The Safest, Solemnest Place In The World

Seing as my office is about a mile away, I bailed out of work a few minutes early yesterday afternoon and biked up behind the Fox Hills Mall to the entrance of Culver City’s Holy Cross Cemetery on Slauson where inside LAPD Officer Randal Simmons was being laid to rest. Outside, as I’m sure you’ve all seen it was a literal river of black-and-whites, a result of the largest assemblage of law enforcement personnel and transportation that Los Angeles and perhaps the world has ever known.

As I moved in awe among the vehicles, from up on the hill where they had gathered around Simmons’ casket the sound of a solitary trumpet made its way down to my ears. I mean, it’s not like I’ve never heard Taps played, but I choked up realizing that I’d always heard it performed from a distance, either ceremonially or via television or radio. Never before had I heard it played live in honor of someone who had fallen. Never had I been so close to the reality and the sorrow. And while it may not be required I stopped, removed my helmet, bowed my head and placed my hand over my heart and I paid my own personal respects.

At ease, Officer Simmons. Rest in peace.

7 thoughts on “The Safest, Solemnest Place In The World”

  1. I remember about 7 years ago when a motorcycle officer was killed in the line of duty (Glendale I think?), I got on the 134 east at Hollywood Way and saw off the freeway the beginning of the procession just geting to Forest Lawn Cemetary. The ENTIRE west 134 was shut down, and in place of the normal traffic was a solid 2×2 line of police vehicles from the cemetary to the Central Ave exit and then it crossed the freeway. It took my breath away. That image will always stand out on my mind.
    It sounds lie this one was even bigger. I can only imagine….

  2. It’s an impressive sight to see that many vehicles gathered for such a sad occasion. I’m hopeful that the Los Angeles area is a bit more respectful than the Portland area. When a sheriff’s deputy was killed in the line of duty a couple years ago, there was a loud and vocal contingent of folks who complained that it was a giant waste of time and a huge disruption to allow the funeral procession to shut down a freeway while it passed.


  3. I also extend my sympathy to those who loved, worked with, and called this man a friend. As a resident of Portland, Oregon I hope that our community will learn to have have more empathy and understanding of the grave risks our police officers take every day in protecting our safety.

  4. I worked in midtown Manhattan after 9/11, three blocks from St. Pat’s Cathedral on 5th Ave. I had the same reaction hearing the bagpipes played the first time at a responder’s funeral. It was almost a daily ocurrence for months.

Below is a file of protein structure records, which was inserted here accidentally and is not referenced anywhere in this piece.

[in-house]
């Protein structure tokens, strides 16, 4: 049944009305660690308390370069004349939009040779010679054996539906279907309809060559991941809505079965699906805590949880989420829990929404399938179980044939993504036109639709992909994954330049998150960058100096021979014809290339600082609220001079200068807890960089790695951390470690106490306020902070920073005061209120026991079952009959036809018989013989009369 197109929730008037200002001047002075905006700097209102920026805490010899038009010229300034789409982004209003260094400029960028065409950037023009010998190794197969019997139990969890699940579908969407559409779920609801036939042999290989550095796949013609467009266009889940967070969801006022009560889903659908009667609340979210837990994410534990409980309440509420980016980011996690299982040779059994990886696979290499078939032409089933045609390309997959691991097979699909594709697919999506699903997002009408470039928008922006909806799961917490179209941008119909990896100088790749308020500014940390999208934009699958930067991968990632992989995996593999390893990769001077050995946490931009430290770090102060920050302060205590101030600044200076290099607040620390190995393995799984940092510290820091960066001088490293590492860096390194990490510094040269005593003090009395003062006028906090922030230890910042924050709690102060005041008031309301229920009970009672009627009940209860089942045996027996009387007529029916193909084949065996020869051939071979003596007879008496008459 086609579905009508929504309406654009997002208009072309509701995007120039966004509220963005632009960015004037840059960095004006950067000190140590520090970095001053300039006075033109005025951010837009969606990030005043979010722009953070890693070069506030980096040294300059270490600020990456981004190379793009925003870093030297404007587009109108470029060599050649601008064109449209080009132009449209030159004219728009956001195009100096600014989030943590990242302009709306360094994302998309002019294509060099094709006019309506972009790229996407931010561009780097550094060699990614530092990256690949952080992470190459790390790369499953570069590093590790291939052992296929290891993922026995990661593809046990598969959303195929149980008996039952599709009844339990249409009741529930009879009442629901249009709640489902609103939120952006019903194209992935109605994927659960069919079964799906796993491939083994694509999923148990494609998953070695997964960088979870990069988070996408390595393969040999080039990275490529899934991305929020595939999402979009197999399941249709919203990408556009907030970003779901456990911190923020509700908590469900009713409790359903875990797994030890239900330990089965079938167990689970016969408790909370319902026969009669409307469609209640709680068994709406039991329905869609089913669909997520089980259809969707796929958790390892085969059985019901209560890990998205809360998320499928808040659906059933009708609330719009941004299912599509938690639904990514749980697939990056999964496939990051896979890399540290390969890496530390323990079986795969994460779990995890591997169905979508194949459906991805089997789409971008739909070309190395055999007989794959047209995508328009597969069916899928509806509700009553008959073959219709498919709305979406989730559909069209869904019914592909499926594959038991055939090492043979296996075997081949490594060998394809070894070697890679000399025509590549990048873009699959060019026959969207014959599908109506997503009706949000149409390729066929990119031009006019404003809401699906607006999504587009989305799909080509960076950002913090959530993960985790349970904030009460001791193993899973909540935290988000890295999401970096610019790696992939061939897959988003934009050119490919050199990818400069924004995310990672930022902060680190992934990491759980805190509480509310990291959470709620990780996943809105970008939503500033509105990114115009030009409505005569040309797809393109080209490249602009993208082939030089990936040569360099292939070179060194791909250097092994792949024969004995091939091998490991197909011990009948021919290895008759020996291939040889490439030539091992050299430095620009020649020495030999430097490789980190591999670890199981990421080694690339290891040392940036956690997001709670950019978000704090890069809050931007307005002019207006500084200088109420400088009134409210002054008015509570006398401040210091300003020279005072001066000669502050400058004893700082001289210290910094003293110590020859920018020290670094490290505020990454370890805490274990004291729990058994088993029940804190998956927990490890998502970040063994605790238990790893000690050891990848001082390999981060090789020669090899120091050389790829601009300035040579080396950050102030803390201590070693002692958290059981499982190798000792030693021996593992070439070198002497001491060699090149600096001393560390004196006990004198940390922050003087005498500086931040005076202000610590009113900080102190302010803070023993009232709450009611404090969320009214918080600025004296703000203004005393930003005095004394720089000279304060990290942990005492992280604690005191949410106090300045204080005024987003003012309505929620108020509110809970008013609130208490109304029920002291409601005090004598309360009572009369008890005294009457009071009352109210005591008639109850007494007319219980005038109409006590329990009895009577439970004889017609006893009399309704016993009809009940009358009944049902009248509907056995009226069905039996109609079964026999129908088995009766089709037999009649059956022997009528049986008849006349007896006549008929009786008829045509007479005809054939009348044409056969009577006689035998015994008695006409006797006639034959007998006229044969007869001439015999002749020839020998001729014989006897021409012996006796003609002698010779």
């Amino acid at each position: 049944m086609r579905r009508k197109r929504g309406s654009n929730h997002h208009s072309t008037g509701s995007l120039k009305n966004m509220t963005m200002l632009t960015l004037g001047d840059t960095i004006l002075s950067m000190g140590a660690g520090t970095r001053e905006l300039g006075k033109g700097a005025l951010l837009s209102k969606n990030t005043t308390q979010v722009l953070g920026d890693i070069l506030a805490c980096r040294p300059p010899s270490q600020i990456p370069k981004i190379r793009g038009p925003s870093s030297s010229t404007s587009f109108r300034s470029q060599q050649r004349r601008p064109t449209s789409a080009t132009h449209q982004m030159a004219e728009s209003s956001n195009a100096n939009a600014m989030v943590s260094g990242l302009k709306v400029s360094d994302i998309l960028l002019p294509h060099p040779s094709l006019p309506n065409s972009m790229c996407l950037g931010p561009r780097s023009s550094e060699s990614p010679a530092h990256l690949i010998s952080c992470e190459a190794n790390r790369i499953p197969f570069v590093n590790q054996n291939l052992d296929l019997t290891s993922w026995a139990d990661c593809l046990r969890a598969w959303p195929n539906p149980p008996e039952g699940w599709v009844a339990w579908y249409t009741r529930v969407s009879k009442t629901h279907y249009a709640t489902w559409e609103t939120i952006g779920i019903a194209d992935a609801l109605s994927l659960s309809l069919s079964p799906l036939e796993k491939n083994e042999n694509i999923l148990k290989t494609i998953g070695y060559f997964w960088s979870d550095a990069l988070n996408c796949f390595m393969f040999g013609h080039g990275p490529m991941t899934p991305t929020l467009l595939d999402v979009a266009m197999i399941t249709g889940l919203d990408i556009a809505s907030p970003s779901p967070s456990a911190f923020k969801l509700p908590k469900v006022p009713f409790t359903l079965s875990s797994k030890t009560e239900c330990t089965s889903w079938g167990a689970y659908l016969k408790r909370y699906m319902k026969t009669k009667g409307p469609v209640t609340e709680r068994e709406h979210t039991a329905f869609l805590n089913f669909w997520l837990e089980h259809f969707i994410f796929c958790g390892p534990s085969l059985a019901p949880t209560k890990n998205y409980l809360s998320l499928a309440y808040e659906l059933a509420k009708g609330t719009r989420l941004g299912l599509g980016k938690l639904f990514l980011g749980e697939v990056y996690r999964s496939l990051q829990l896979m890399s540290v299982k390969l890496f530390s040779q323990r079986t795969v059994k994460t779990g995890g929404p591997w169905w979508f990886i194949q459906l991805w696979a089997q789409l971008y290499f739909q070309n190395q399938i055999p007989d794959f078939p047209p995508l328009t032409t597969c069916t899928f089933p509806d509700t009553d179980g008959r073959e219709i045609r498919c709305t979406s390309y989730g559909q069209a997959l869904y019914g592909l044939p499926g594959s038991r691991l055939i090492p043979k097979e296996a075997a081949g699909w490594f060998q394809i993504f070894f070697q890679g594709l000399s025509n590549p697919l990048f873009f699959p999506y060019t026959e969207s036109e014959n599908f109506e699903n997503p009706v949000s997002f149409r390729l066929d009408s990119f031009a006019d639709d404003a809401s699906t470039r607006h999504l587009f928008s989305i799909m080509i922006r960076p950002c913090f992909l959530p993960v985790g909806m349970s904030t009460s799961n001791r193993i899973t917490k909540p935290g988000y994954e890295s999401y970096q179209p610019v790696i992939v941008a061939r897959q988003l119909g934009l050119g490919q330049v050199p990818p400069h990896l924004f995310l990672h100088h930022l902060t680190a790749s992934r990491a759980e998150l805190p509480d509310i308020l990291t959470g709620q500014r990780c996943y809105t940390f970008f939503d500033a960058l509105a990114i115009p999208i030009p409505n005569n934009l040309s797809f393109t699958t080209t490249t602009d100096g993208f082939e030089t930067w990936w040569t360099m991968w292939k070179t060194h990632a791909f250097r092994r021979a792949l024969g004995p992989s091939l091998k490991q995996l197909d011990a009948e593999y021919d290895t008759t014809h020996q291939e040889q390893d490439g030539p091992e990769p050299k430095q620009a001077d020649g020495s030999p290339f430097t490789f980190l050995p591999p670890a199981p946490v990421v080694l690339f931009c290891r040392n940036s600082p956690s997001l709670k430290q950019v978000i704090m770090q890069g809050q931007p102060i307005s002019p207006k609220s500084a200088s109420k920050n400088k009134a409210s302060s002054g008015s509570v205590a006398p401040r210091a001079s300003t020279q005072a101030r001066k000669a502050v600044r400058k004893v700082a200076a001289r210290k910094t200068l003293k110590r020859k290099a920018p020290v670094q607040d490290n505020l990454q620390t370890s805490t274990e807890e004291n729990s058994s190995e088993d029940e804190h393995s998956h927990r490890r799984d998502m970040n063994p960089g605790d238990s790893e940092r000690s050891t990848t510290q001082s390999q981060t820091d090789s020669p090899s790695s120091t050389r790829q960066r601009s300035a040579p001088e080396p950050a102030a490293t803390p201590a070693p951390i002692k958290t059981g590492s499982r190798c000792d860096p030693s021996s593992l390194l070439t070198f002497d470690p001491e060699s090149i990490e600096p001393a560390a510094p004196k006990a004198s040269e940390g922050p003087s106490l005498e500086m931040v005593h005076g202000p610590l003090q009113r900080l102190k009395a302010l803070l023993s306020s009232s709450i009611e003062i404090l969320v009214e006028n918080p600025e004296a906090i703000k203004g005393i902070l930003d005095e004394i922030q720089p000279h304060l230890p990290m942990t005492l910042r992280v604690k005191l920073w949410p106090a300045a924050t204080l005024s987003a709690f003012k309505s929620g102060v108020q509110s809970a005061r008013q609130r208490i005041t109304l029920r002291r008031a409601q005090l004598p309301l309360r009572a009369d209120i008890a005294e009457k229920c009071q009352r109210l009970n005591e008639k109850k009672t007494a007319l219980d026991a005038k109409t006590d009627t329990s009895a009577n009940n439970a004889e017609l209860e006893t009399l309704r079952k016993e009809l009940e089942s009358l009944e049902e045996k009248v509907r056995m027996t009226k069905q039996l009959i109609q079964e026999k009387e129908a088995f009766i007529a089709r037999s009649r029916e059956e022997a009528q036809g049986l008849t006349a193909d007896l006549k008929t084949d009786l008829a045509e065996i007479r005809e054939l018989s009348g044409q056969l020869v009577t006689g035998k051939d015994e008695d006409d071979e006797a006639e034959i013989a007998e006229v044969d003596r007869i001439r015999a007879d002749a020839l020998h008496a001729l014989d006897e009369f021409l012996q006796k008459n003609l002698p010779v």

This one is sad, indeed.

  5. Let me be frank, and come what may.

    I was schooled to be a third generation cop–after having had my first 18 years that was supposed to have dumped me into Colorado Springs. I even had an endorsement by my then-senator, Howell Heflin, who had hoped I would be something that my adopted state would appreciate. I have considerable credentials for the applications of firearms and other munitions, owing to my sundry training. And I have a lot of lost friends.

    That was back in the 1980s.

    Since then, my father (a 20-year capital city cop whose own 20-year tenure was cut short by a few months when he was called out to pick up the scattered body parts of his former partner) has been a bit sad that I endeavoured to do punk rock audio engineering, typography and whatnot. But I never forgot what I were trained to do, and I know all too well what I am about to state.

    I also know what it is to lose a loved one in a national tragedy. I spent nearly five years in New York City trying to oversee the diminished estate of a loved one who disappeared September, 2001.

    What I find repulsive is that there is so much for someone who signed up for something, and who is posthumously exploited when during his lifetime was so poorly appreciated.

    I have friends who were in the FIRST Gulf war who are entirely forgotten by the very nation they were told to be saving, and as I see 50 in the near distance I am relieved of having legless and armless friends coming home. Instead, I get to hear how all of Los Angeles “honours” the fallen of someone whose name they never knew.

    No matter the race nor creed nor sex of the person wearing the boots or pulling the trigger, the heel still hurts and the bullet still kills. Doubt me? Then argue someone who knows better than you: George Orwell. “If you want a vision of the future, imagine a boot stamping on a human face forever.”

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